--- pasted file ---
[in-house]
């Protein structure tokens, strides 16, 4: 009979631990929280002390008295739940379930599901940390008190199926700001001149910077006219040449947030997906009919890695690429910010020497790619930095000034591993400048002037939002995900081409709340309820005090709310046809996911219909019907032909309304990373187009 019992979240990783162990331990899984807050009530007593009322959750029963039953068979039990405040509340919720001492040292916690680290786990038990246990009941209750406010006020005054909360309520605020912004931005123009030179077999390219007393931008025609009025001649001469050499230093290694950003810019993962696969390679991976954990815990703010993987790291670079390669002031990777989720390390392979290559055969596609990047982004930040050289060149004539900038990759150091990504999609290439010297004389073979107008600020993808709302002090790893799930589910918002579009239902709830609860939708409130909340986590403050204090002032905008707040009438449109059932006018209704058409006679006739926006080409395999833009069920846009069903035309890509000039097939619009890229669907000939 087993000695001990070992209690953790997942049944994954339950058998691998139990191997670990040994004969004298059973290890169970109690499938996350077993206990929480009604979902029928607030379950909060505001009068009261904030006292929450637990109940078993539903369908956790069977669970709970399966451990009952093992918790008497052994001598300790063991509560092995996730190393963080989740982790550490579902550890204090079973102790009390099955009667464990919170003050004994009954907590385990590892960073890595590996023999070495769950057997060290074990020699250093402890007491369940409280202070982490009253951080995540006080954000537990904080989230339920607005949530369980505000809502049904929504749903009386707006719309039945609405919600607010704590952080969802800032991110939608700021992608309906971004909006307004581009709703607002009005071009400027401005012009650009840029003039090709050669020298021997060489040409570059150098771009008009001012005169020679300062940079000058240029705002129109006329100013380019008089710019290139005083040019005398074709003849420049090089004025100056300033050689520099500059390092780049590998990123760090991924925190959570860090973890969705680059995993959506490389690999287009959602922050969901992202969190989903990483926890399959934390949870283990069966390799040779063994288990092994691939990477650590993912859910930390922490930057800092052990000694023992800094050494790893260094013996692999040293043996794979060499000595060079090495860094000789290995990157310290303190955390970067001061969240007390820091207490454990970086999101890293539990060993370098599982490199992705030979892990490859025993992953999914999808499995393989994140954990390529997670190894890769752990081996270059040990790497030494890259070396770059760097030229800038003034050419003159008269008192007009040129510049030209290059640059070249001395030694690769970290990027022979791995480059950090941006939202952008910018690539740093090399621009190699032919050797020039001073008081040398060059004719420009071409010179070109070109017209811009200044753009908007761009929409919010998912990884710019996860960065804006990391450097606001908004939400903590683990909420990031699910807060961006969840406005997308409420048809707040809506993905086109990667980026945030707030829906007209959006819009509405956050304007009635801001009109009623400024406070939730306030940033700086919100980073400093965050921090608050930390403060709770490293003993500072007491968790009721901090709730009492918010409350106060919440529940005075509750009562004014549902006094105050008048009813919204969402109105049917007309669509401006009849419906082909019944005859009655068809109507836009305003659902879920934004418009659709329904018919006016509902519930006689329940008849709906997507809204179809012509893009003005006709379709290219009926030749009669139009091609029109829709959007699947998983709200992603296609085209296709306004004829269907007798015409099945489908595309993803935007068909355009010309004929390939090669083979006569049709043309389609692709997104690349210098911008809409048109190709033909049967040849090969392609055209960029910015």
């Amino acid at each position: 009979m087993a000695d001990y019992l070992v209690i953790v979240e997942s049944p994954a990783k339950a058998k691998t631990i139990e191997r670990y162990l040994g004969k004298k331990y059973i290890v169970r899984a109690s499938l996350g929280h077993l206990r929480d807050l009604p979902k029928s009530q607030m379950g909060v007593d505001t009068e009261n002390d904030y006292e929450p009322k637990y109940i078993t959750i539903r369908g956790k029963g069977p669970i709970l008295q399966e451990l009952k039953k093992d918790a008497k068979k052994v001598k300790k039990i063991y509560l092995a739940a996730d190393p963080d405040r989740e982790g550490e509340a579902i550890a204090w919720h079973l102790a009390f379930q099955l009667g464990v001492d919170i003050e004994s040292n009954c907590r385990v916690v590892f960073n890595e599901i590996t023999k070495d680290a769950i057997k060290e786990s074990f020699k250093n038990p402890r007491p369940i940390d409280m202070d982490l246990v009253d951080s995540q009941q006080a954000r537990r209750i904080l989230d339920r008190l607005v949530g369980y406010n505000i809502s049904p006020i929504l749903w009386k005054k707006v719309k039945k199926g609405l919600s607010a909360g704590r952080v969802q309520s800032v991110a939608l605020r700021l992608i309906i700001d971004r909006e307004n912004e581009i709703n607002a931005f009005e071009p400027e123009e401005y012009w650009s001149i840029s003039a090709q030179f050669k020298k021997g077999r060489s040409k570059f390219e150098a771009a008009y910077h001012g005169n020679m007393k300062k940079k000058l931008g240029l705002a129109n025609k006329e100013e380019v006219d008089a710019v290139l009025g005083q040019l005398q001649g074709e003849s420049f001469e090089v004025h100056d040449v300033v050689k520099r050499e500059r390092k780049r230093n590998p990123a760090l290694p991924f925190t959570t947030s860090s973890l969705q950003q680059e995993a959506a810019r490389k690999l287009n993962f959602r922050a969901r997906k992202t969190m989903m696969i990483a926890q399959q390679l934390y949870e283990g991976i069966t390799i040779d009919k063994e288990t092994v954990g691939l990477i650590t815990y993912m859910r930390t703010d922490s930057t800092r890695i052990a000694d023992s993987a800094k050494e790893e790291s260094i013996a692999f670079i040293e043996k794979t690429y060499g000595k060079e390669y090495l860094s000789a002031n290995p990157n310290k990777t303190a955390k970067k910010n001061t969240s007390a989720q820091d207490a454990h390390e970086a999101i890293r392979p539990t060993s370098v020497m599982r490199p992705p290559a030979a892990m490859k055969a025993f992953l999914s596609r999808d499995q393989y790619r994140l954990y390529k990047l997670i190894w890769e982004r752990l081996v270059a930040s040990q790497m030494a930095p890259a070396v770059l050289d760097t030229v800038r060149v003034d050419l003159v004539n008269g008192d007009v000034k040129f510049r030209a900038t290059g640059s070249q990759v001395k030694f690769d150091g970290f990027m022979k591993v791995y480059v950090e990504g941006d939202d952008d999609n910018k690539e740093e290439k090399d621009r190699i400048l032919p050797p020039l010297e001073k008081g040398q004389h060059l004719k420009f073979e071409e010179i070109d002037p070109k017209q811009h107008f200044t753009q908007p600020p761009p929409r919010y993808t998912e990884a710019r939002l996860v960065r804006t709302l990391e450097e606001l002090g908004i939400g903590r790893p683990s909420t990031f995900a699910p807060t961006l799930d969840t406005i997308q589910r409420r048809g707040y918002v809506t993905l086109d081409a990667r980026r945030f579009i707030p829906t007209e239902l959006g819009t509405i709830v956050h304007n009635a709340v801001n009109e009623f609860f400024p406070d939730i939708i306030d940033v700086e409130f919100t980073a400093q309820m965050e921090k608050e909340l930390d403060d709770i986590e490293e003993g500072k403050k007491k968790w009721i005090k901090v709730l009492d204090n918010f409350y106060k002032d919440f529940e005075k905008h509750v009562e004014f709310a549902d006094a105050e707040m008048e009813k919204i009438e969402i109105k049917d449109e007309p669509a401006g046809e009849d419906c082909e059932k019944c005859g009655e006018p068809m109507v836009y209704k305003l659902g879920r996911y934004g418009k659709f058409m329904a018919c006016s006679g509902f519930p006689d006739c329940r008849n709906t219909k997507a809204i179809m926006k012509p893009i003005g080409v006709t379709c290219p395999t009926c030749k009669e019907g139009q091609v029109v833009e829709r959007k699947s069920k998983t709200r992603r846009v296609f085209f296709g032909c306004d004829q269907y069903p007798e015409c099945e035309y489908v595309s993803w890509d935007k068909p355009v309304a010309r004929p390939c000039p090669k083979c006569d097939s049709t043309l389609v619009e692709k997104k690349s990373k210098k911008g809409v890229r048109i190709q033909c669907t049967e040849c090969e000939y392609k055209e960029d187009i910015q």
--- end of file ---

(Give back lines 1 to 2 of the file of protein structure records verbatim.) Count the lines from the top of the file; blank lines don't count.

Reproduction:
[in-house]
């Protein structure tokens, strides 16, 4: 009979631990929280002390008295739940379930599901940390008190199926700001001149910077006219040449947030997906009919890695690429910010020497790619930095000034591993400048002037939002995900081409709340309820005090709310046809996911219909019907032909309304990373187009 019992979240990783162990331990899984807050009530007593009322959750029963039953068979039990405040509340919720001492040292916690680290786990038990246990009941209750406010006020005054909360309520605020912004931005123009030179077999390219007393931008025609009025001649001469050499230093290694950003810019993962696969390679991976954990815990703010993987790291670079390669002031990777989720390390392979290559055969596609990047982004930040050289060149004539900038990759150091990504999609290439010297004389073979107008600020993808709302002090790893799930589910918002579009239902709830609860939708409130909340986590403050204090002032905008707040009438449109059932006018209704058409006679006739926006080409395999833009069920846009069903035309890509000039097939619009890229669907000939 087993000695001990070992209690953790997942049944994954339950058998691998139990191997670990040994004969004298059973290890169970109690499938996350077993206990929480009604979902029928607030379950909060505001009068009261904030006292929450637990109940078993539903369908956790069977669970709970399966451990009952093992918790008497052994001598300790063991509560092995996730190393963080989740982790550490579902550890204090079973102790009390099955009667464990919170003050004994009954907590385990590892960073890595590996023999070495769950057997060290074990020699250093402890007491369940409280202070982490009253951080995540006080954000537990904080989230339920607005949530369980505000809502049904929504749903009386707006719309039945609405919600607010704590952080969802800032991110939608700021992608309906971004909006307004581009709703607002009005071009400027401005012009650009840029003039090709050669020298021997060489040409570059150098771009008009001012005169020679300062940079000058240029705002129109006329100013380019008089710019290139005083040019005398074709003849420049090089004025100056300033050689520099500059390092780049590998990123760090991924925190959570860090973890969705680059995993959506490389690999287009959602922050969901992202969190989903990483926890399959934390949870283990069966390799040779063994288990092994691939990477650590993912859910930390922490930057800092052990000694023992800094050494790893260094013996692999040293043996794979060499000595060079090495860094000789290995990157310290303190955390970067001061969240007390820091207490454990970086999101890293539990060993370098599982490199992705030979892990490859025993992953999914999808499995393989994140954990390529997670190894890769752990081996270059040990790497030494890259070396770059760097030229800038003034050419003159008269008192007009040129510049030209290059640059070249001395030694690769970290990027022979791995480059950090941006939202952008910018690539740093090399621009190699032919050797020039001073008081040398060059004719420009071409010179070109070109017209811009200044753009908007761009929409919010998912990884710019996860960065804006990391450097606001908004939400903590683990909420990031699910807060961006969840406005997308409420048809707040809506993905086109990667980026945030707030829906007209959006819009509405956050304007009635801001009109009623400024406070939730306030940033700086919100980073400093965050921090608050930390403060709770490293003993500072007491968790009721901090709730009492918010409350106060919440529940005075509750009562004014549902006094105050008048009813919204969402109105049917007309669509401006009849419906082909019944005859009655068809109507836009305003659902879920934004418009659709329904018919006016509902519930006689329940008849709906997507809204179809012509893009003005006709379709290219009926030749009669139009091609029109829709959007699947998983709200992603296609085209296709306004004829269907007798015409099945489908595309993803935007068909355009010309004929390939090669083979006569049709043309389609692709997104690349210098911008809409048109190709033909049967040849090969392609055209960029910015």